Visite the Trail

Benedictione Stone


 (…) take note, and since the old system of weights has disappeared in much the same ways as the old system of measurements, instead of two thousand, one hundred and twelve arrobas, we shall give the weight of the stone forming the balcony of the house that will be known as Benedictione as thirty-one thousand and twenty-one kilos, or as thirty-one tons in round figures, ladies and gentlemen, and now let us pass to the next room, for we still have some way to go. (…). 

This had been such a long and trying day that tey all agreed that tomorrow could not be worse, but they knew in their hearts that it would be a thousand times worse. They remembered the road that descended to the valley of Cheleiros, tose narrows curves, those dreadful slopes, those step cuttings that fell almost sheer to the road, How shall we ever get through, they murmured to themselves (…) When it was almost time for supper, they reached an elevation from wich they could see Cheleiros lying at the bottom of the valley. (…). 

When the stone arrived at the bottom of the valley, the yokes of oxen were harnessed once more. Perhaps whoever sends calamities was regretting his earlier restraint, for now the platform went over na outcrop of rock and trapped two animals against the sheer mountainside, breaking their legs. It was necessary to put them out of their misery with an axe, and when the news reached the inhabitants of Cheleiros, they came rushing to enjoy the spoils, the oxen were skinned and dismembered there and then, blood trickled down the road in rivulets, and the blows dealt by the soldiers trying to disperse the crowd were to no avail so long as there was flesh stuck to those bones, the cart was kept at a stanstill. Meanwhile, night had fallen. (…) Tomorrow, before sunrise, the stone will recommence its journey, one man has been left behind in Cheleiros for burial, and the carcasses of two oxen for eating. (…). 

The route on which the Benedictione Stone travelled to reach the balcony of the Blessing Gallery, on the top of the Basilica porch

Medieval Bridge

Dating from the medieval nucleus of Cheleiros, formed on the north bank, on the west of the medieval bridge, in the current Square (Largo da Praça), opposite to the Maiden Church, also of medieval foundation. It was built on the site of the arrabalde or suburbs (as it was still called in the 19th century). Two paths came out which connected this locality to Mafra, both in the Middle and Modern Ages.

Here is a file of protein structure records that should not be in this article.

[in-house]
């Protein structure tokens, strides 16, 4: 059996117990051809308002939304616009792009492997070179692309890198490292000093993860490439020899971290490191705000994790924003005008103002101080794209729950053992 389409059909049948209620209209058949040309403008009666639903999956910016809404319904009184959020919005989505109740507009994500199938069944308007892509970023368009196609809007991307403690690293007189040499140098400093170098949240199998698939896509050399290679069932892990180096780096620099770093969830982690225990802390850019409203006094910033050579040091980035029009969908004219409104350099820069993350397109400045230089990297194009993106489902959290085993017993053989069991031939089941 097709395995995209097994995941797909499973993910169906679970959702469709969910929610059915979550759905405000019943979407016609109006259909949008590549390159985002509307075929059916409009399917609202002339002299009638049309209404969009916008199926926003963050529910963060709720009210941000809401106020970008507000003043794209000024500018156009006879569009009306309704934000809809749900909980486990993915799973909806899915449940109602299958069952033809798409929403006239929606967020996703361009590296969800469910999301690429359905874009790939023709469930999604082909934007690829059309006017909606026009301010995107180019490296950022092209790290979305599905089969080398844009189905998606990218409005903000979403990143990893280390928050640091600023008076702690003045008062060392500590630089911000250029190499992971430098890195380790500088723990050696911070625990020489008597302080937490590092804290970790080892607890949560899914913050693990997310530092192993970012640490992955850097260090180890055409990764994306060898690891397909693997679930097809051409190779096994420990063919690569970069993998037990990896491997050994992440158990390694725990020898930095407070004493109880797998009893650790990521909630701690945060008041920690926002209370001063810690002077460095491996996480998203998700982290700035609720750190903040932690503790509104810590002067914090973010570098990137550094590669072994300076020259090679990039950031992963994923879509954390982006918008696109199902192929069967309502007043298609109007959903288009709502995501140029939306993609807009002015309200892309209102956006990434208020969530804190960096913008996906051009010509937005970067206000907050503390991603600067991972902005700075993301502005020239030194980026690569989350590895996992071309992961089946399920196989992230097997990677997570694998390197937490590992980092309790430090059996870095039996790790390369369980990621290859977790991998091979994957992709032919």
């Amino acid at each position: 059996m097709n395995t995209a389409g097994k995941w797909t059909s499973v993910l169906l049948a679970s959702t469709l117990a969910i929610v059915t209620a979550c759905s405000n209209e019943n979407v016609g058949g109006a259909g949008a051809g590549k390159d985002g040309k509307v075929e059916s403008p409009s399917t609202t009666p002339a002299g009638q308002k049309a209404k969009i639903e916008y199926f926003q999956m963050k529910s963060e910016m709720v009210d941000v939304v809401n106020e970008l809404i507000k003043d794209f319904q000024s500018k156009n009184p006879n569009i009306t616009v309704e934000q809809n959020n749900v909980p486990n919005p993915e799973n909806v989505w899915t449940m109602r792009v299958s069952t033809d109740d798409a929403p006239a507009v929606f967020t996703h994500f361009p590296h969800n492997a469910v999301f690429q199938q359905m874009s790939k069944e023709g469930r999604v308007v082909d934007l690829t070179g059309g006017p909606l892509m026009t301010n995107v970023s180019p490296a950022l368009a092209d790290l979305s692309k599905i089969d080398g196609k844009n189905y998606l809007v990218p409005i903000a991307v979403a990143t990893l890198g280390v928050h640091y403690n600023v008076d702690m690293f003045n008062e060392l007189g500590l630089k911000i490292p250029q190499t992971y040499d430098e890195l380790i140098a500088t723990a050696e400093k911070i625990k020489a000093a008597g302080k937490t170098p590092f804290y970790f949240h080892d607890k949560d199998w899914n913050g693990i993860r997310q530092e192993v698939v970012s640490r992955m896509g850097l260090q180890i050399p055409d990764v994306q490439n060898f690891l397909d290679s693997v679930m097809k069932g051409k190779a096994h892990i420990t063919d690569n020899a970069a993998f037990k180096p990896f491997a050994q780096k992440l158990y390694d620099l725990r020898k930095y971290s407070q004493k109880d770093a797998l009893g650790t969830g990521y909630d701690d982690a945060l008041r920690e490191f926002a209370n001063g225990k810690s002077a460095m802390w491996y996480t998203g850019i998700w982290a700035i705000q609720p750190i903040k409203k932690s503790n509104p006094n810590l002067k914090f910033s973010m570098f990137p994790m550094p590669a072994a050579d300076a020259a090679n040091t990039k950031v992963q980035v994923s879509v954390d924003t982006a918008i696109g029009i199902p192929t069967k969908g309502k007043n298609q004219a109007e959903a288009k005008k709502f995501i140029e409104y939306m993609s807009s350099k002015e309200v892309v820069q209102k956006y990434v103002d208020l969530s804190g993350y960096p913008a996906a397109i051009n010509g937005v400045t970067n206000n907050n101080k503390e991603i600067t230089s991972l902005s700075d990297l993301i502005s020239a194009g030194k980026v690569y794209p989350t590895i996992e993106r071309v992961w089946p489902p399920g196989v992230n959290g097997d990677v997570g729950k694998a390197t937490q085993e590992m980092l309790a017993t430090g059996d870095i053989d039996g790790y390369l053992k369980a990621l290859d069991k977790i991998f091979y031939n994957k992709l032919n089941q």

Cheleiros Road

The oldest road used to connect Cheleiros to Boco, through the Ribeira Borrigia valley, serving those who came from the south, crossing the medieval pond, going to Largo da Praça, taking the path in a northern direction, entailing the passage through Longo da Vila until arriving at Vila Velha (Mafra). The other road, which is of a later date and of a lesser expression, which departed from Cheleiros took the direction of the New Church, without passing through the centre of this locality, travelled through Carrasqueira and arrived at the site of Velas or Velas, in Mafra, the Palace-Convent of Mafra is located today. This segment, Cheleiros-Church Nova-Carapinheira-Vela (Mafra) only came about in the 19th century with the construction of the new bridge, which dates from around the late 18th century or early 19th century. It was through the Cheleiros-Boco-Longo da Vila-Vela (Mafra) road section and the medieval bridge that in the first half of the 18th century most of the raw materials, namely limestone and marble, used in the construction of the Palace-Convent of Mafra passed. This was a central crossing point, thus integrating an extensive network of properly cobbled roads. Among the many tons of stones transported by the old roads and bridges of Cheleiros to Vela in Mafra, the most important was the Benedictione stone, which tops the porch of the Basilica, in the Blessing Gallery, where the monarchs attended the liturgical rites.